My special needs sister, Marylynn, 61 years old, choked on January 30 on a piece of steak. She went into cardiac arrest and was revived three times. I was told in the course of those three times it was a total of 20 minutes of her not having oxygen to her brain. I do not have any reports to confirm this.

She was then taken to Lakeland Regional Hospital in Florida and was put in the ICU on a breathing machine and placed into a cold therapy coma. They claimed that she was having seizures, so they kept her heavily sedated. After 72 hours, it was determined, by the staff at the hospital, that she was severely brain damaged and did not have "quality of life". We were talked into discussing removing the breathing tube to let her die. When we decided to do that, all of a sudden, an Organ Donation Team was sent to our room to discuss that my sister was a candidate for organ donation. My sister never expressed wanting to be an organ donor, so her daughter spoke for her when asked if we would consider it. After we agreed to do this, (which I highly regret), they kept her on the breathing machine for about 24 to 30 more hours to be sure she got antibiotics and a blood transfusion, and everything they could possibly do, so that the recipients would be able to have her liver and her kidneys. (I actually feel bad for the people they found to match.)

I was told that if she did not die within an hour that they would not be able to use her organs. I asked many questions because I did not want her to go into palliative care. I knew then that the next step would be dehydration and starvation. The doctor in the ICU told me that would not happen because "euthanasia was illegal in Florida". He explained that palliative care was there to help her recover, if need be, and I believed him.

My sister didn't die within an hour after being brought into the OR (operating room) and having been removed from the breathing machine. She actually started breathing on her own, 18 breaths per minute, so of course they sent her to palliative care. Immediately I was pushing for hydration, but they kept saying that she would "aspirate". Please tell me how one can aspirate with an IV fluid?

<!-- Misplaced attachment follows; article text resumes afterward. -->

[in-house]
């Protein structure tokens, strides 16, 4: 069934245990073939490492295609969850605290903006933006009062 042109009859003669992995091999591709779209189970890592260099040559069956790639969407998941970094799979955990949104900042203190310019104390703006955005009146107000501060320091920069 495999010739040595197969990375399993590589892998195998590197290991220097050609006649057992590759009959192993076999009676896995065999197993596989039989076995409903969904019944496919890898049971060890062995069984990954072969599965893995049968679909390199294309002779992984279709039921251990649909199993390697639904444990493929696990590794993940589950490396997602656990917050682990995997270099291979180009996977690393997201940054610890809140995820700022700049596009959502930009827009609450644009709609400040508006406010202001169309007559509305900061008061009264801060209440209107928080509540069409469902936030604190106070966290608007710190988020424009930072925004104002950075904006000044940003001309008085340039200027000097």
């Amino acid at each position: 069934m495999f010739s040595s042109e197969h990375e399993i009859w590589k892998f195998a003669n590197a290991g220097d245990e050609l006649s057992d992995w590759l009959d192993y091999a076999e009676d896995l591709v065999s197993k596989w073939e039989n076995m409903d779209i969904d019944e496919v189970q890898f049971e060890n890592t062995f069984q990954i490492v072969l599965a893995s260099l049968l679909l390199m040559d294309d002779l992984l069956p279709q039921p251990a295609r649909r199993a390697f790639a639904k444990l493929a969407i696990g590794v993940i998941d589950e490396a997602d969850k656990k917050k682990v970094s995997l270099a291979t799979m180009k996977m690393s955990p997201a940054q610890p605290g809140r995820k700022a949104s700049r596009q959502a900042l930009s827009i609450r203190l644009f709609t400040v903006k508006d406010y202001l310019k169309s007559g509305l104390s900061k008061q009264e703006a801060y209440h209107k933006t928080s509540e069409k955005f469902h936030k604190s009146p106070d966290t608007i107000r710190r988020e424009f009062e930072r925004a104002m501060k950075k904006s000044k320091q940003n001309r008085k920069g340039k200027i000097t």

I kept pushing for hydration, because my sister's primary care doctor told me that I could fire the palliative team and get another if they didn't listen to my requests. It was then I discovered that my proxy was taken away from me. My youngest brother, who didn't want her hydrated, convinced my niece to take proxy away from me. Then, proxy was given to my niece who did not want her hydrated because she believed everything that the palliative team was saying as well.

From Jan 30- Feb 9 my sister had no nutrition. From Feb 3-Feb 9 no hydration, just morphine and medicine to keep her in a sedative state (because of the seizures). Her oxygen had dropped down to 80 and they would not give her oxygen. My worst nightmare came true!! Everything I was promised by the ICU doctor would not happen! The conversation I had in the ICU with her doctor was that my sister was not going to be another Terri Schiavo, yet? This is exactly what happened.

Palliative care pitted my family against me and convinced them that my recommendations were harmful. Now my family thinks that I am cruel and uncaring. I am not allowed to look at the medical records. According to my niece, she said, I caused enough harm. The only harm that I caused was wanting my sister to die with dignity "if" it was her time to die. Her organs were perfectly fine and ready to be given away on Saturday and by the next Friday they said that her organs had shut down.

When I was growing up we called her disability "retarded", yet society did not have the term "autism". She could read, write, express herself well, but decision making was absolutely underdeveloped. She was born that way. She had 2 children that she didn't raise when a couple took advantage of her because they couldn't have kids. They raised the kids with my sister in and out of their life.

Marylynn couldn't manage money, she lived in a trailer in Florida with many cats in an unsuitable environment, yet she was happy to be independent and feared institutions. This is why her daughter believed the hospital and followed their protocol because they said she'd be in a nursing home on a breathing tube for the rest of her life, and her daughter knew her mom was so scared of that and would be horrified if she woke up and was aware.

Marylynn was one of seven children. She knew she was not "normal". It hurt her deeply because people called her stupid and made fun of her many times in her life. The system failed her her entire life and the worst was at the end of her life. I couldn't be by her side at the end. I live in another state and I was assured my oldest brother would be right there with her, with me making the best decisions, but that was not as promised either. When I did fly down while she was in ICU, I held her hand, talked to her, prayed over her, and stayed days with her. I advocated for her and fought for her right to life until the very end. She will be forever missed.

Ludlow, MA